Ben Smith of Politico wrote today (in a follow up to an article in August) about an interesting objection coming from the Reserve Officers Association targeted at the Iowa GOP and the Iowa caucus. The ROA wants to assure that their members have every opportunity to participate in the political process, and that includes helping to select the parties’ nominees for president. (It’s not mentioned in the story, but this may be an even more important issue in states and localities that are non competitive and where a party nominating system is tantamount to election.)
There is nothing new about criticism directed at caucuses because of their exclusionary character. Caucuses exist as a method of face to face discussion, deliberation, and choice. This is what leads some, such as Caroline Tolbert, a political scientist at the University of Iowa (coincidence?) to defend the continuing role of caucuses in our election system.
Caucuses are most often criticized because they only represent the most politically active, and in Iowa as in most states, that skews toward older, wealthier, and whiter citizens. Using the military–one of America’s most diverse political institutions–as a lever to attack the Iowa caucus is a delicious political irony. I can’t help but think of the current brouhaha over no-excuse absentee ballots in Colorado. The legions of “inactive” voters in Colorado surely skews toward poor citizens, highly mobile citizens, and language minorities. No one seems to be worried when these citizens are moved off the active rolls too quickly. But when UOCAVA voters are moved off the rolls, suddenly you have bipartisan support for restoring voting rights!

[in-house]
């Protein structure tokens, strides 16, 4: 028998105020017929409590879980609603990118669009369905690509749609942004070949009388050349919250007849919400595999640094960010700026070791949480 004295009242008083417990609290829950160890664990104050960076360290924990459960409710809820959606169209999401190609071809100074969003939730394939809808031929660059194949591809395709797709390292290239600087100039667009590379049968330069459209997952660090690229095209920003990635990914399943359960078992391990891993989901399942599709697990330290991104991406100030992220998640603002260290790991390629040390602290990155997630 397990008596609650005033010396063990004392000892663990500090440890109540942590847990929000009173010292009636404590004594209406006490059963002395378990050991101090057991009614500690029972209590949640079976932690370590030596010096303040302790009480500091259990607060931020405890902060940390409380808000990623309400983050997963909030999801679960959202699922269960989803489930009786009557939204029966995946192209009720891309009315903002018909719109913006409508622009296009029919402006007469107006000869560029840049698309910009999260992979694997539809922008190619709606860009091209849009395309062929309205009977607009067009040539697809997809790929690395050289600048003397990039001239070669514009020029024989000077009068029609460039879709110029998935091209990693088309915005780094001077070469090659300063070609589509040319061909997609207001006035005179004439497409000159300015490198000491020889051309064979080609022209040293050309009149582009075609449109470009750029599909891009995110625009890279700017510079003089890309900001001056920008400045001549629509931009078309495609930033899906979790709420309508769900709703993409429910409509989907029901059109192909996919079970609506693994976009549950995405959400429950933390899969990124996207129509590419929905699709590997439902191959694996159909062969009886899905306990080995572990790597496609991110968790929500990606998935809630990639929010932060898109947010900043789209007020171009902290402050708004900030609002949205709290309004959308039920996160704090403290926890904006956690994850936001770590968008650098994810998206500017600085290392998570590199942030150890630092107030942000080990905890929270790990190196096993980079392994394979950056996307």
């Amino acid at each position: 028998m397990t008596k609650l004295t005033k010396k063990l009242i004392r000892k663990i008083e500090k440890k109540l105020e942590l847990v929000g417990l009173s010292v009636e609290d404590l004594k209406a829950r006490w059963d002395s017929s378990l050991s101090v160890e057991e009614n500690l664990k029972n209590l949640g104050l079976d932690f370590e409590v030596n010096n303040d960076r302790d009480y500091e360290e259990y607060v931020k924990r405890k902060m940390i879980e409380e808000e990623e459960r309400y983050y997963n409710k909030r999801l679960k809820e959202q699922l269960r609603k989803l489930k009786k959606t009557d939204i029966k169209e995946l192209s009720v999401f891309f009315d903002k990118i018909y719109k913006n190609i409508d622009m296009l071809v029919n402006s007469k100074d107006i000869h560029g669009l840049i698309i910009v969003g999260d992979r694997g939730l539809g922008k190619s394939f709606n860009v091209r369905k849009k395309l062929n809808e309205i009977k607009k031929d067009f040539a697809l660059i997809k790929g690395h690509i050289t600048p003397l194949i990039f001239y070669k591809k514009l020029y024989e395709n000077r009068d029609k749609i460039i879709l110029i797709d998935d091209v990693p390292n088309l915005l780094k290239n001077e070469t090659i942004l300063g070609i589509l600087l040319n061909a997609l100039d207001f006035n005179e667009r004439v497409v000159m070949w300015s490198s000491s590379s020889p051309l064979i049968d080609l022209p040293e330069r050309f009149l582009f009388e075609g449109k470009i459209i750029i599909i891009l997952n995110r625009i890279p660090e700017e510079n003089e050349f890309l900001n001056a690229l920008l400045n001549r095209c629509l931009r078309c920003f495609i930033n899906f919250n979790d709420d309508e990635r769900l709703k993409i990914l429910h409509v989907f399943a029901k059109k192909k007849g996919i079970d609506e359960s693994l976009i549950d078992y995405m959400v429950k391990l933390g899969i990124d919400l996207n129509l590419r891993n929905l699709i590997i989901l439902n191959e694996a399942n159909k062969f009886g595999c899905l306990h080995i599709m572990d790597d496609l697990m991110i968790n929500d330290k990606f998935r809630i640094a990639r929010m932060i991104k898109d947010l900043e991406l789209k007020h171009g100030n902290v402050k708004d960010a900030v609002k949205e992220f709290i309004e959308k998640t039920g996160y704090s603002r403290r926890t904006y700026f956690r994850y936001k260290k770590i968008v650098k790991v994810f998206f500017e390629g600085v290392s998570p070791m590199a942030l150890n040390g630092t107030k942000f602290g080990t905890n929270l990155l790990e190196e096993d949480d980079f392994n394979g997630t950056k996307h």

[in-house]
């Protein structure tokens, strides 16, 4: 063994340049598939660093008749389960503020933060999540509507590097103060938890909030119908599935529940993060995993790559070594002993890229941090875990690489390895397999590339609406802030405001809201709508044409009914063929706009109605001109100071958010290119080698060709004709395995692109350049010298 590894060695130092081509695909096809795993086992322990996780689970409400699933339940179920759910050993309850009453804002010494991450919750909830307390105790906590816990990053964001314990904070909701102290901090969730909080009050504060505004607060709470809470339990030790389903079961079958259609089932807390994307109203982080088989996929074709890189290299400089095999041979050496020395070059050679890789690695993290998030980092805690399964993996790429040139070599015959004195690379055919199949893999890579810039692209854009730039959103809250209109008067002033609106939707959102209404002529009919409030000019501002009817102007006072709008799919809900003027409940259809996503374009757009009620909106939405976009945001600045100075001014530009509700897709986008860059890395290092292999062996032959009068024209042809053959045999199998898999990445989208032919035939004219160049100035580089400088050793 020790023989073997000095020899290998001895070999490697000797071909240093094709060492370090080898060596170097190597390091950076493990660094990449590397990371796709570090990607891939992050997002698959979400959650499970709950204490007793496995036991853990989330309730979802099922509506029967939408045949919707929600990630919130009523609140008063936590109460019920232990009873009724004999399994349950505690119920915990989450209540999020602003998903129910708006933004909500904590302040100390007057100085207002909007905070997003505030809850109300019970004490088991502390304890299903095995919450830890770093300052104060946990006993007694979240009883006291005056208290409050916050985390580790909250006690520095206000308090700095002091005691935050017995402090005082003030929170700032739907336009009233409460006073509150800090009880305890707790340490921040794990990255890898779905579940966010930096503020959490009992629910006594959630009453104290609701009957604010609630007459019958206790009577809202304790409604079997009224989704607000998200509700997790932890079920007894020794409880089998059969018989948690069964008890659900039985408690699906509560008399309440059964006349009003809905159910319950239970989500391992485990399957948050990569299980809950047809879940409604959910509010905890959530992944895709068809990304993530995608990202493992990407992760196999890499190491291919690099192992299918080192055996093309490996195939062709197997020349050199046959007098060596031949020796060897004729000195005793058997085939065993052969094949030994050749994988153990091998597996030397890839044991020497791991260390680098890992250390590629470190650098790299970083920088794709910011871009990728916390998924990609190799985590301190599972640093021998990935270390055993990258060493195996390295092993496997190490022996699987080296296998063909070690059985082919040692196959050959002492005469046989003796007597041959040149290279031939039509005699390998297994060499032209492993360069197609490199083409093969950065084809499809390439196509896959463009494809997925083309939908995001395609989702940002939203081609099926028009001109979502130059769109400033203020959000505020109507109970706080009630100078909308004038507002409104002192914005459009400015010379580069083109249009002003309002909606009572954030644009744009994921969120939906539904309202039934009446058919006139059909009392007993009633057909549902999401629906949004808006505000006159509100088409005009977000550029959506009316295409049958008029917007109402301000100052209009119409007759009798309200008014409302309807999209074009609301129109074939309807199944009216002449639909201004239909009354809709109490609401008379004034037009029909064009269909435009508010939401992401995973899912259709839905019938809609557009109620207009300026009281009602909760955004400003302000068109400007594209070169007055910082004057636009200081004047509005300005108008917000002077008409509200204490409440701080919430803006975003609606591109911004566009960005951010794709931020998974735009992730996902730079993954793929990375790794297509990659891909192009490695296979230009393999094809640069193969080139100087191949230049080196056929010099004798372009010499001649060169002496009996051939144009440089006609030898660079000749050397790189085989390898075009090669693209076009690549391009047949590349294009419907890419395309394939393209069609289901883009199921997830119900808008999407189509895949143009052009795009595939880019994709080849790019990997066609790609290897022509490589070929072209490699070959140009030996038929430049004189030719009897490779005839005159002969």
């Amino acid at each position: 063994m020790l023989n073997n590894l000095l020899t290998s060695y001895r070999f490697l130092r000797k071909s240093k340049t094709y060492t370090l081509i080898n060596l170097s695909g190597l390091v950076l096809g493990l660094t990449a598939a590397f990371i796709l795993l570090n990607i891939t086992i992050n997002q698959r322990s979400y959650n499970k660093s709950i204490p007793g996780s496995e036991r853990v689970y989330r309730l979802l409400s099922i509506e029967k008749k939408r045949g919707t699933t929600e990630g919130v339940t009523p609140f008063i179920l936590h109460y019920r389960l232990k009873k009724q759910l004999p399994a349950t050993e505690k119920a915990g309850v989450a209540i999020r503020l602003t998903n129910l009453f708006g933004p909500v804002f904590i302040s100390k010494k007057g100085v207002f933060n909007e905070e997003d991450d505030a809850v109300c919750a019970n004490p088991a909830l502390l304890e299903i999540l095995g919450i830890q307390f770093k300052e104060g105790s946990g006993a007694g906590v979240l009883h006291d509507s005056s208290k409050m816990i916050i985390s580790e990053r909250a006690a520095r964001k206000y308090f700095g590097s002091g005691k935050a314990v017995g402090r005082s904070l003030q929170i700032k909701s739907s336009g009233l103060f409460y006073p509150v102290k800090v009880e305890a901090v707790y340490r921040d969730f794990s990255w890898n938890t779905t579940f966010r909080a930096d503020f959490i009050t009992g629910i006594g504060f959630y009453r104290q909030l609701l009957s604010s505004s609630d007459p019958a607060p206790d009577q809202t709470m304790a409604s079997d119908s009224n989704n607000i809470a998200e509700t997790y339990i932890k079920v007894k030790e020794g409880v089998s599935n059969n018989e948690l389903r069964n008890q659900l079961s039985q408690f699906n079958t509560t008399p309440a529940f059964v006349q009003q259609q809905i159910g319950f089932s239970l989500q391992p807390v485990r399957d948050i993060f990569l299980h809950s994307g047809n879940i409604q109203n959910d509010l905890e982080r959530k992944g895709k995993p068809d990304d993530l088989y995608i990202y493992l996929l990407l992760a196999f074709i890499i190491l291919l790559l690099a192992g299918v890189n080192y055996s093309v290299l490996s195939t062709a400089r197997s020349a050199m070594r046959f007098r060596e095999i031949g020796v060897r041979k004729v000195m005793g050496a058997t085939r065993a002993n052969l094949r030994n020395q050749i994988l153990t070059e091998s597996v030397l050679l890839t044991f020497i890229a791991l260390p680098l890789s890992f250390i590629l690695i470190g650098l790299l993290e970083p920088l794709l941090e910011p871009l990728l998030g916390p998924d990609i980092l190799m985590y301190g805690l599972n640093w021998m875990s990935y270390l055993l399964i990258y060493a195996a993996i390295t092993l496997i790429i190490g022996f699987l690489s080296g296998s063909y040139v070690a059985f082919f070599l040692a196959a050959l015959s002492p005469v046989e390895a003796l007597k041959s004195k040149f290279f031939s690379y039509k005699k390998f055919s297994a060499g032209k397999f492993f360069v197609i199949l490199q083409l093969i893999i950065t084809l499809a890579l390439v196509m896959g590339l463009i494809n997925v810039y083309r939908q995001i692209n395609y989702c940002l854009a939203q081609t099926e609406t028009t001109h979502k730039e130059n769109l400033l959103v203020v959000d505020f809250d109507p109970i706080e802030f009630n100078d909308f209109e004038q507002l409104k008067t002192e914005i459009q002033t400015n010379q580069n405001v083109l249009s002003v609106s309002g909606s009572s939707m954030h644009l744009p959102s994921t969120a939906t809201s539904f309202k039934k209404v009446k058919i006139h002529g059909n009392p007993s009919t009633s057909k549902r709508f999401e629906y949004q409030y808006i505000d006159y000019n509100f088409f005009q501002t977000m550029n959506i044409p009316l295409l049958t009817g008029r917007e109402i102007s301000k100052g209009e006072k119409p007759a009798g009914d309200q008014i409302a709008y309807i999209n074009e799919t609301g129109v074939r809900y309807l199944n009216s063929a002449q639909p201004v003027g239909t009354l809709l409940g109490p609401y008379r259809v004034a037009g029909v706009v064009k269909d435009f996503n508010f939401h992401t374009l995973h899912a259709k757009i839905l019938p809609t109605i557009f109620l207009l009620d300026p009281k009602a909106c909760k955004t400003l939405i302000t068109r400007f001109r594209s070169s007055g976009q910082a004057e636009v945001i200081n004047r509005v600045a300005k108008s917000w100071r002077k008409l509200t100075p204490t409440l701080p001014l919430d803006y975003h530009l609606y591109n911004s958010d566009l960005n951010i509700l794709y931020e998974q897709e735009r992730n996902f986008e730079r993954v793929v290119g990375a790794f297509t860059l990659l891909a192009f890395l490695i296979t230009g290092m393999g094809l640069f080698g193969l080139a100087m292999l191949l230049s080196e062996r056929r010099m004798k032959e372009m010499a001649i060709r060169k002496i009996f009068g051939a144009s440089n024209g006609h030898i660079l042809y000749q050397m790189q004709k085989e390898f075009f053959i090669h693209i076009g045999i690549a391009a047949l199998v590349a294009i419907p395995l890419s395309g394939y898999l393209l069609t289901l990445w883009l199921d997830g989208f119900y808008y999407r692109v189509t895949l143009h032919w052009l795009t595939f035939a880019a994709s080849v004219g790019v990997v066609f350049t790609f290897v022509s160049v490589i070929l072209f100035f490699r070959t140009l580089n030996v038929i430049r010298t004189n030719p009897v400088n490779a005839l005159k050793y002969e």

Enough about underlying political motives. What is more surprising is that Smith, and the Iowa GOP, aren’t thinking very creatively about how they could increase participation by registered Iowans who are out of state on caucus day. There is this new thing I’ve heard about .. it’s called the Internet….
But there is, as the state party noted in August, no easy solution to the question of including deployed soldiers in caucuses in Iowa or elsewhere, and the Iowa parties are probably right to be nervous about it: It’s an issue whose clarity and appeal could, if it caught on, threaten to unravel the whole caucus process.
Is that right? In fact, there are lots of examples of electronic fora that allow citizens to “meet”, “deliberate,” and vote on candidates. One example is the group “Americans Elect”. I have a lot of problems with what they are trying to do with the ballot (described in this radio interview), but their proposals for large, moderated discussion fora, with participants who have been validated as registered voters, sound an awful lot to me like the Iowa caucus in electronic form. The group “Deliberative Democracy.net” has lots of examples and toolkits that the Iowa GOP could draw upon.
This is a way that the Internet provides an easy technical solution that can bring soldiers, overseas citizens, and students in other states together to learn, discuss, and get more deeply involved in the political process. Hell, given that it’s UOCAVA voters, I bet you could find some Internet company, maybe one that sounds like “Google,” would set this up for free!